Matthew Engel in The Guardian, Tuesday 30 November 1999.
  • Bottomley's capacity for self-advertisement was immense. His ambition was Napoleonic. His fall—when it came in 1922—complete. His capacity and industry were enormous also...if he had a humbug of his own, he made mincemeat of the humbug of others, excoriating the more extreme claims made on behalf of the League of Nations, dismissing most forces in international politics except those based on power and ridiculing the naivest sorts of Labour claim to have discovered an inexhaustible supply of wealth and wages.
    Maurice Cowling, The Impact of Labour: 1920–1924 (Cambridge University Press, 1971), p. 53.
  • ..."on the night when it was known that F.E. [Smith, Lord Birkenhead] was going to the Woolsack [i.e., becoming Lord Chancellor], he was accosted by Bottomley in the smoking-room of the House of Commons and congratulated upon the appointment. Bottomley added, 'Upon my soul, F.E., I shouldn't have been surprised to hear that you had been made Archbishop of Canterbury.' 'If I had,' replied the Lord Chancellor, 'I should have invited you to come to my installation.' 'That's damned nice of you,' said Bottomley. 'Not at all. I should have needed a crook.'
    Gilbert, Michael, "The Oxford Book of Legal Anecdotes", Oxford University Press, 1986, p. 282.


  1. ^ Matthew Parris, Kevin Maguire, "Great parliamentary scandals: five centuries of calumny, smear and innuendo", Robson, 2004, ISBN 1-86105-736-9, p. 85
  2. ^ Julian Symons, Horatio Bottomley (London: The Cresset Press, 1955), pp. 162–163.
  3. ^ Symons, p. 166.
  4. ^ Symons, p. 167.
  5. ^ Symons, pp. 168–169.
  6. ^ Symons, pp. 167–168.
  7. ^ Symons, p. 164.
  8. ^ Symons, pp. 169–170.
  9. ^ Symons, p. 174.
  10. ^ Symons, p. 177.
  11. ^ Symons, p. 182.
  12. ^ Symons, p. 202.
  13. ^ Symons, p. 218.
  14. ^ Jasper Copping (2 February 2014). "The German sailor, his English wife and WW1 voyage that won him the Iron Cross". Daily Telegraph. Retrieved 6 March 2014.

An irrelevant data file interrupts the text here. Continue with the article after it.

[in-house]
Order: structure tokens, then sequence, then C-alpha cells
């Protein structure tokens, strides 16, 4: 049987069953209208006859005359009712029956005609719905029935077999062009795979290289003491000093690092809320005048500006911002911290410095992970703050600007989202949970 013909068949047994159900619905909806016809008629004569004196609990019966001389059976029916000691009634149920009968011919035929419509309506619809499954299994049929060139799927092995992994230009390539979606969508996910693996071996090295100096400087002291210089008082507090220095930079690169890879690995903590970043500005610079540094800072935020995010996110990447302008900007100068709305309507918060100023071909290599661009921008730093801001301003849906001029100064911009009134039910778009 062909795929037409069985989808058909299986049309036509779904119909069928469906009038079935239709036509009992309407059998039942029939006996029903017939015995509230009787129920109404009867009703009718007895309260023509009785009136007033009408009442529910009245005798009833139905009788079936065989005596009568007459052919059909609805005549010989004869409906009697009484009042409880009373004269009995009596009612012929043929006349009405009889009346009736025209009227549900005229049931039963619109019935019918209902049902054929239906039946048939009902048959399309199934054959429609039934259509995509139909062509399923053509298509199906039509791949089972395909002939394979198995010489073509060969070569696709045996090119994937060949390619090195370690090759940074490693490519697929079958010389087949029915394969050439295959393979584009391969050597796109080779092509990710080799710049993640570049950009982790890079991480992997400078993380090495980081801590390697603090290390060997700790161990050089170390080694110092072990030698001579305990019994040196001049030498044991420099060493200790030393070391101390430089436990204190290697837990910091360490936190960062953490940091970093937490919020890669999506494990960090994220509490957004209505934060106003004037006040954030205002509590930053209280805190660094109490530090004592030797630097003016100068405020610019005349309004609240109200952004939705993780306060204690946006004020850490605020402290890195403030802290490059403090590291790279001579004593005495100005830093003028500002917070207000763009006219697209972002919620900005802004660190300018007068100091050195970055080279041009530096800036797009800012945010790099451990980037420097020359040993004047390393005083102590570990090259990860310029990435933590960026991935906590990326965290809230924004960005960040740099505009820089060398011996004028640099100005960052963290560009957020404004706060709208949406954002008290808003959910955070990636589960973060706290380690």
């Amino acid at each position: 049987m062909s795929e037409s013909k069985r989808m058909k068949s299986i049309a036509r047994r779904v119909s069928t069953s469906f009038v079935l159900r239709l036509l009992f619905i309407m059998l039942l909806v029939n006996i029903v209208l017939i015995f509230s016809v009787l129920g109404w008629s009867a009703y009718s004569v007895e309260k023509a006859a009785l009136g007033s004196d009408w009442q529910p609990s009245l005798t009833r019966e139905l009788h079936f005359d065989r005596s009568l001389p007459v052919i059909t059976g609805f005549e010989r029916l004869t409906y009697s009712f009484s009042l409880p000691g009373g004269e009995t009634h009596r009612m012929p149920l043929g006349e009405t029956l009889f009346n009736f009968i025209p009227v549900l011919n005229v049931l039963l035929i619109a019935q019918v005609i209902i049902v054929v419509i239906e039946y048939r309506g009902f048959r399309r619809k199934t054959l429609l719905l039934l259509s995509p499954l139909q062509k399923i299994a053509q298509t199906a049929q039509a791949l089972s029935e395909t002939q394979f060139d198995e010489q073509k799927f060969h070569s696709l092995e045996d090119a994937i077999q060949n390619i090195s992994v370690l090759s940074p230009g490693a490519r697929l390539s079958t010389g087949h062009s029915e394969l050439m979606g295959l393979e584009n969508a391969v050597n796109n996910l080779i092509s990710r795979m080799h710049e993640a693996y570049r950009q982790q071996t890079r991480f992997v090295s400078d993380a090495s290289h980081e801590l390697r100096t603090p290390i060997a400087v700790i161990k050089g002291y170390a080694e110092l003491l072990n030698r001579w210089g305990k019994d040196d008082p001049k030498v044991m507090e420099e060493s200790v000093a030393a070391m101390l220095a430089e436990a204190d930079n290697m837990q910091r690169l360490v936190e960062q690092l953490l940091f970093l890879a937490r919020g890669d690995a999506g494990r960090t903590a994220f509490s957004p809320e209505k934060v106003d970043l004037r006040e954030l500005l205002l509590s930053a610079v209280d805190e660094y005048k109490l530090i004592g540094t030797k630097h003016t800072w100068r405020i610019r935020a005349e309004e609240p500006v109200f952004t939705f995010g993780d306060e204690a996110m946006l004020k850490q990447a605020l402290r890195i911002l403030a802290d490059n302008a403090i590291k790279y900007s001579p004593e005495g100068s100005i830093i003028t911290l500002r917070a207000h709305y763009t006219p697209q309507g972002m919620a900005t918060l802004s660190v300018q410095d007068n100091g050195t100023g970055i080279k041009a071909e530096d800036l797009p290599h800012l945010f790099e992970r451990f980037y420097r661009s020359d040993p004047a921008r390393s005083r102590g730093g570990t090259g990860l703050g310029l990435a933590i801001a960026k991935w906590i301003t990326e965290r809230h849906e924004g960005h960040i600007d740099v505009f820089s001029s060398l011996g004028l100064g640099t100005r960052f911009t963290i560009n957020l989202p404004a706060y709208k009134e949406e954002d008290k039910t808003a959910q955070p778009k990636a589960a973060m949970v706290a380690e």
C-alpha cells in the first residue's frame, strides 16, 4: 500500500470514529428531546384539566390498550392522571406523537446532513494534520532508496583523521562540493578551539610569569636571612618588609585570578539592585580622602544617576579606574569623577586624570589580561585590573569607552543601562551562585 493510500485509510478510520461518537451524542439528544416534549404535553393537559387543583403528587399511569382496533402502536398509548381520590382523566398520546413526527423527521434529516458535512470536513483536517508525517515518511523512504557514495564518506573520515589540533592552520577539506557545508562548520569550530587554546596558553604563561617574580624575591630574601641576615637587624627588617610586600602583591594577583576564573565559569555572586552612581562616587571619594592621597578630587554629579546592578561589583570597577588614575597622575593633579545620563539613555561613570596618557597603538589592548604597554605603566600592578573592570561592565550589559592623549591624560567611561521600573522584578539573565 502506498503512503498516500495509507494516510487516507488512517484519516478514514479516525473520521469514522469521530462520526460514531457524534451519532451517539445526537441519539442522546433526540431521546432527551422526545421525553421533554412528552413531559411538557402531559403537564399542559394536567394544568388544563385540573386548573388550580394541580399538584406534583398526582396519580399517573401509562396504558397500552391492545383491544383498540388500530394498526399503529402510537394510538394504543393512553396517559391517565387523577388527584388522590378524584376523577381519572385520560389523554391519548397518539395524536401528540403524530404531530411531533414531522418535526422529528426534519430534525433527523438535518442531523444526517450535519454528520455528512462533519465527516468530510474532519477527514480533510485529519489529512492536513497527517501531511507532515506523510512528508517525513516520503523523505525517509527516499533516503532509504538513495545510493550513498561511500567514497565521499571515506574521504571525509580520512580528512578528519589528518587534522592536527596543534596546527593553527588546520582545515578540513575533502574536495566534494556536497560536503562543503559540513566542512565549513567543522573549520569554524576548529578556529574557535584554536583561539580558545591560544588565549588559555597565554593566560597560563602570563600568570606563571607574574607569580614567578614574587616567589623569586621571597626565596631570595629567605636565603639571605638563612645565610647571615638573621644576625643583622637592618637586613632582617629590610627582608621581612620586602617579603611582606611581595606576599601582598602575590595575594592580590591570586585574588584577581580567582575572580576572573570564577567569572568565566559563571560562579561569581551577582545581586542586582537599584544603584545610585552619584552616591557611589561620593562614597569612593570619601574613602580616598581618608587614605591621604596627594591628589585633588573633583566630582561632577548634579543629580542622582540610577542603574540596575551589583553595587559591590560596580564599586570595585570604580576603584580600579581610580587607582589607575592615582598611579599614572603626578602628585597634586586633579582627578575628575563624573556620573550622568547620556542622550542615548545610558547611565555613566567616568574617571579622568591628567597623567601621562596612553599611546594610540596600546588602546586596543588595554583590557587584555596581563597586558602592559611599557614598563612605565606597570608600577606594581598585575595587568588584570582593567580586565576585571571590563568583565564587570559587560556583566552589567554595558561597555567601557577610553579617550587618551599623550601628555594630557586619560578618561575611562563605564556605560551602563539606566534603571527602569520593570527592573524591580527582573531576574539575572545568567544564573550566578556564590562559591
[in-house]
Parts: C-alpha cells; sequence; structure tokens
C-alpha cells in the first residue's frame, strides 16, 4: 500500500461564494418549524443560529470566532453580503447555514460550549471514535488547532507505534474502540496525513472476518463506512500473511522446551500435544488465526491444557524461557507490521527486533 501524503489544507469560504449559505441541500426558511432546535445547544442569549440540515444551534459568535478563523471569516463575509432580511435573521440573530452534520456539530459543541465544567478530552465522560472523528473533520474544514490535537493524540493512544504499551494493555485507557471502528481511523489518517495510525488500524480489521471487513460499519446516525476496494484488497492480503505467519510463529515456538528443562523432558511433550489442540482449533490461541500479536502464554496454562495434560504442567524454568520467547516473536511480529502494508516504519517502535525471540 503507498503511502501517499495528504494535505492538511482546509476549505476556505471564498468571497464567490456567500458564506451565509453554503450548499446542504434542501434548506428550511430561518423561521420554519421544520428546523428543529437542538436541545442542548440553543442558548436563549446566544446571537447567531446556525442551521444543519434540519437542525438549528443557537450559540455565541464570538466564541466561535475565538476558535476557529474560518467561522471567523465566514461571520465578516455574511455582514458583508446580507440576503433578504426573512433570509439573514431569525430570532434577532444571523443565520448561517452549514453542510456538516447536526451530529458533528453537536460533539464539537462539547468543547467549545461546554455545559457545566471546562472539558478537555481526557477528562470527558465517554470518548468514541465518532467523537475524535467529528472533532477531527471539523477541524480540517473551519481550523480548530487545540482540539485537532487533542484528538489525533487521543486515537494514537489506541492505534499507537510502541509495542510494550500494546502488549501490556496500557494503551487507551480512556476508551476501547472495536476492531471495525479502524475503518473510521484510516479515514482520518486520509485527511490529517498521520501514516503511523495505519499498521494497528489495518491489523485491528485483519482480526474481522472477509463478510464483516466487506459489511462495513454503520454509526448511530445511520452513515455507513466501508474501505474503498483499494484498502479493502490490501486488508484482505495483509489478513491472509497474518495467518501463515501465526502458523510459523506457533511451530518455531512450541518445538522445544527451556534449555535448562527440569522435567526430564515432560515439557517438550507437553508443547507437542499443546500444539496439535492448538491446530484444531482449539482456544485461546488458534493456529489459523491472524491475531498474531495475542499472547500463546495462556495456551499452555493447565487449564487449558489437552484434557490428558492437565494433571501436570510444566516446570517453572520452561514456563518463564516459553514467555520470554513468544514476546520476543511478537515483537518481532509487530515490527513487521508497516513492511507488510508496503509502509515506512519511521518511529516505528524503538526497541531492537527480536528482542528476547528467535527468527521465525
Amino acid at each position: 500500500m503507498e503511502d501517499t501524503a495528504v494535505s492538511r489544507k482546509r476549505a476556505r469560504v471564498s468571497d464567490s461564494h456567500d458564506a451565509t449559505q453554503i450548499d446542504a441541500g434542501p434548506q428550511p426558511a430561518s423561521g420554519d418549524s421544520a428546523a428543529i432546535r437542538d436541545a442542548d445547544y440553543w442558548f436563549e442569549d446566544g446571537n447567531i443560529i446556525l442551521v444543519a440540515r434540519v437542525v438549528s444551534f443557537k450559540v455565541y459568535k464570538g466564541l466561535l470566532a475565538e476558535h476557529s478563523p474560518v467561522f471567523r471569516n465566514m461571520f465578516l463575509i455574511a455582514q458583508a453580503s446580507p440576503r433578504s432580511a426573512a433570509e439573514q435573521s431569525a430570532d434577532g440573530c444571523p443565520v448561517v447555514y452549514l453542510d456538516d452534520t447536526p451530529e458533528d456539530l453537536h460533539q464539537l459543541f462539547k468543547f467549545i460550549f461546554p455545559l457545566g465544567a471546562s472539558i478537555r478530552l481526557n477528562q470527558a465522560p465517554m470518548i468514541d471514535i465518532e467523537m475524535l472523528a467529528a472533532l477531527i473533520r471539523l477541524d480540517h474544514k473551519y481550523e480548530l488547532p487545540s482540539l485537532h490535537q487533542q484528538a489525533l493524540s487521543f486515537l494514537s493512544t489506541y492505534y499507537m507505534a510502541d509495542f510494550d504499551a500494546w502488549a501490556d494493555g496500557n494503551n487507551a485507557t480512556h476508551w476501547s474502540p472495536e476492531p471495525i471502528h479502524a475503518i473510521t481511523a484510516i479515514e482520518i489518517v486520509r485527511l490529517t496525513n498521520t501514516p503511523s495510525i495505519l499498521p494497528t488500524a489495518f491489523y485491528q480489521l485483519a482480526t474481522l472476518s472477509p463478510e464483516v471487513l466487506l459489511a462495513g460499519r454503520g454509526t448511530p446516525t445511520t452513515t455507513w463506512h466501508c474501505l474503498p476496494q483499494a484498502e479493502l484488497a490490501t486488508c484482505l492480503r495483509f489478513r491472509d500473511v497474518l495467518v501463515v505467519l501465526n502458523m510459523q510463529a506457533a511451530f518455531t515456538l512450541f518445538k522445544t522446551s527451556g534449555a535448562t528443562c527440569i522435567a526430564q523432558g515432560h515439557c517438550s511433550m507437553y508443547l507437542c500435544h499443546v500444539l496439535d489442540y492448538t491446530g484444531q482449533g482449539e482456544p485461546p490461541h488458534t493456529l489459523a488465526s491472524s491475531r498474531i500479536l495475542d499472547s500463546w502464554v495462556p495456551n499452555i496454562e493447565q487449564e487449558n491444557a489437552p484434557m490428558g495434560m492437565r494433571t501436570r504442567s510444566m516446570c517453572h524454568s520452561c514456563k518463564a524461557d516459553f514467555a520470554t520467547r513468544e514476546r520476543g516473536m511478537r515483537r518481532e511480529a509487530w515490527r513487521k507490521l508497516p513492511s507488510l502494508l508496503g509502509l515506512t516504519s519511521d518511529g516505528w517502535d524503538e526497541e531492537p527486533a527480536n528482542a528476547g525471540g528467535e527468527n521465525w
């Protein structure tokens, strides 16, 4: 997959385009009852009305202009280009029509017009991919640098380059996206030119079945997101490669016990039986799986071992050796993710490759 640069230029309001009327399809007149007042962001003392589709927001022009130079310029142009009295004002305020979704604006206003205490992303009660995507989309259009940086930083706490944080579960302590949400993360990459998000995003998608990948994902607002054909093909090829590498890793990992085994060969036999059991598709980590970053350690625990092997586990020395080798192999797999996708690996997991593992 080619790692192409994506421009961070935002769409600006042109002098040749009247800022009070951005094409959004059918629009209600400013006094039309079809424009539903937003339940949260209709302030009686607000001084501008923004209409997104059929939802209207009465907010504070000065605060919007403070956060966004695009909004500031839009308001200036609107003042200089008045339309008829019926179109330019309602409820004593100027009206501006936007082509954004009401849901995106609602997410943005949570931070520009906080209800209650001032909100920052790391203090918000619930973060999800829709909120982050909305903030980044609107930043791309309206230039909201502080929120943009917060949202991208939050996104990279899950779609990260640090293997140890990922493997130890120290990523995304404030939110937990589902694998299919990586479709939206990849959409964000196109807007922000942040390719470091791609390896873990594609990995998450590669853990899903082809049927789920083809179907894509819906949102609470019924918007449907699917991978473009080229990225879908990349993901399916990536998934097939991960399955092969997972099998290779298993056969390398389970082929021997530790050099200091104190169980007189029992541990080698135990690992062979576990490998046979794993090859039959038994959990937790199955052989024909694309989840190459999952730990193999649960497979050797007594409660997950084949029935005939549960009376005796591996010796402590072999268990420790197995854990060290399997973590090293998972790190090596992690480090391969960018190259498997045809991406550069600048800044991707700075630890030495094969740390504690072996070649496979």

15. ^ "Manuscript Collections". Lloyd Sealy Library Special Collections, John Jay College of Criminal Justice. Retrieved 5 March 2013. 
  16. ^ Oscar G. Brockett & Franklin J. Hildy, History of the Theatre (9th Edition) (Allyn & Bacon, 2002), p. 193.

Further reading[edit]

  • Felsted, S. Theodore, Horatio Bottomley: A Biography of an Outstanding Personality, John Murray, London, 1936.
  • Gilbert, Michael, The Oxford Book of Legal Anecdotes, Oxford University Press, 1986, pp. 37–40, 281–282.
  • Horatio Bottomley Papers, Lloyd Sealy Library Special Collections, John Jay College of Criminal Justice (view on appointment)
  • Houston, Henry J., OBE, The Real Horatio Bottomley, Hurst and Blackett, London, 1923.
  • Hyman, Alan The Rise & Fall of Horatio Bottomley: the biography of a swindler Cassell, 1972 ISBN 0-304-29023-8
  • Sparrow, Judge Gerald, The Great Defenders, John Long, London, 1968, pp. 111–125.
  • Symons, Julian, Horatio Bottomley, Cressett Press, London, 1955.

External links[edit]

Parliament of the United Kingdom
Preceded by
Thomas Herbert Robertson
Member of Parliament for Hackney South
Succeeded by
Hector Morison
Preceded by
Hector Morison
Member of Parliament for Hackney South
expelled 1 August 1922 after fraud conviction
Succeeded by
Clifford Erskine-Bolst